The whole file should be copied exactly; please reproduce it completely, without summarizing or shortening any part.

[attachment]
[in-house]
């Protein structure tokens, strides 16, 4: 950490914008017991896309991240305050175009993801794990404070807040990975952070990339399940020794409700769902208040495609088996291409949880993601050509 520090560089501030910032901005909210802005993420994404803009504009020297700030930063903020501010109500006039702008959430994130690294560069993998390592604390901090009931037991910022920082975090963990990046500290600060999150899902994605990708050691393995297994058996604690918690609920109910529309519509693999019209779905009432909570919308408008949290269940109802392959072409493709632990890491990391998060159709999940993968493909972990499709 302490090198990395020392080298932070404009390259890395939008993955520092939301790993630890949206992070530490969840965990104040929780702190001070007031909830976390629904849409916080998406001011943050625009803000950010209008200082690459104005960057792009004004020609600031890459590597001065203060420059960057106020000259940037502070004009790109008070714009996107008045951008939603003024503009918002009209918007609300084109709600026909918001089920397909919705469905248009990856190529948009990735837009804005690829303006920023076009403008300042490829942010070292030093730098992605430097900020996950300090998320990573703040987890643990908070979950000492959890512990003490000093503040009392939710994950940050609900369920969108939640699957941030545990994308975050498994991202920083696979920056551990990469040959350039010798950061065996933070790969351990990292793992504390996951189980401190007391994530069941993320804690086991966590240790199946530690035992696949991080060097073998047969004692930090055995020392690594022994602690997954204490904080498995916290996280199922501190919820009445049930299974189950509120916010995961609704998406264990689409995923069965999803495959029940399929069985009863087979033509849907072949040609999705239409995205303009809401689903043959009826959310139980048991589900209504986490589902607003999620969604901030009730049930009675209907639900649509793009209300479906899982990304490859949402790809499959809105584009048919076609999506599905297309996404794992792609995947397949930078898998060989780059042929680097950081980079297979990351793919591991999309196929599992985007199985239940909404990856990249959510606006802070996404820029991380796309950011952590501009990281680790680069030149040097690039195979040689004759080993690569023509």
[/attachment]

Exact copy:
[in-house]
């Protein structure tokens, strides 16, 4: 950490914008017991896309991240305050175009993801794990404070807040990975952070990339399940020794409700769902208040495609088996291409949880993601050509 520090560089501030910032901005909210802005993420994404803009504009020297700030930063903020501010109500006039702008959430994130690294560069993998390592604390901090009931037991910022920082975090963990990046500290600060999150899902994605990708050691393995297994058996604690918690609920109910529309519509693999019209779905009432909570919308408008949290269940109802392959072409493709632990890491990391998060159709999940993968493909972990499709 302490090198990395020392080298932070404009390259890395939008993955520092939301790993630890949206992070530490969840965990104040929780702190001070007031909830976390629904849409916080998406001011943050625009803000950010209008200082690459104005960057792009004004020609600031890459590597001065203060420059960057106020000259940037502070004009790109008070714009996107008045951008939603003024503009918002009209918007609300084109709600026909918001089920397909919705469905248009990856190529948009990735837009804005690829303006920023076009403008300042490829942010070292030093730098992605430097900020996950300090998320990573703040987890643990908070979950000492959890512990003490000093503040009392939710994950940050609900369920969108939640699957941030545990994308975050498994991202920083696979920056551990990469040959350039010798950061065996933070790969351990990292793992504390996951189980401190007391994530069941993320804690086991966590240790199946530690035992696949991080060097073998047969004692930090055995020392690594022994602690997954204490904080498995916290996280199922501190919820009445049930299974189950509120916010995961609704998406264990689409995923069965999803495959029940399929069985009863087979033509849907072949040609999705239409995205303009809401689903043959009826959310139980048991589900209504986490589902607003999620969604901030009730049930009675209907639900649509793009209300479906899982990304490859949402790809499959809105584009048919076609999506599905297309996404794992792609995947397949930078898998060989780059042929680097950081980079297979990351793919591991999309196929599992985007199985239940909404990856990249959510606006802070996404820029991380796309950011952590501009990281680790680069030149040097690039195979040689004759080993690569023509």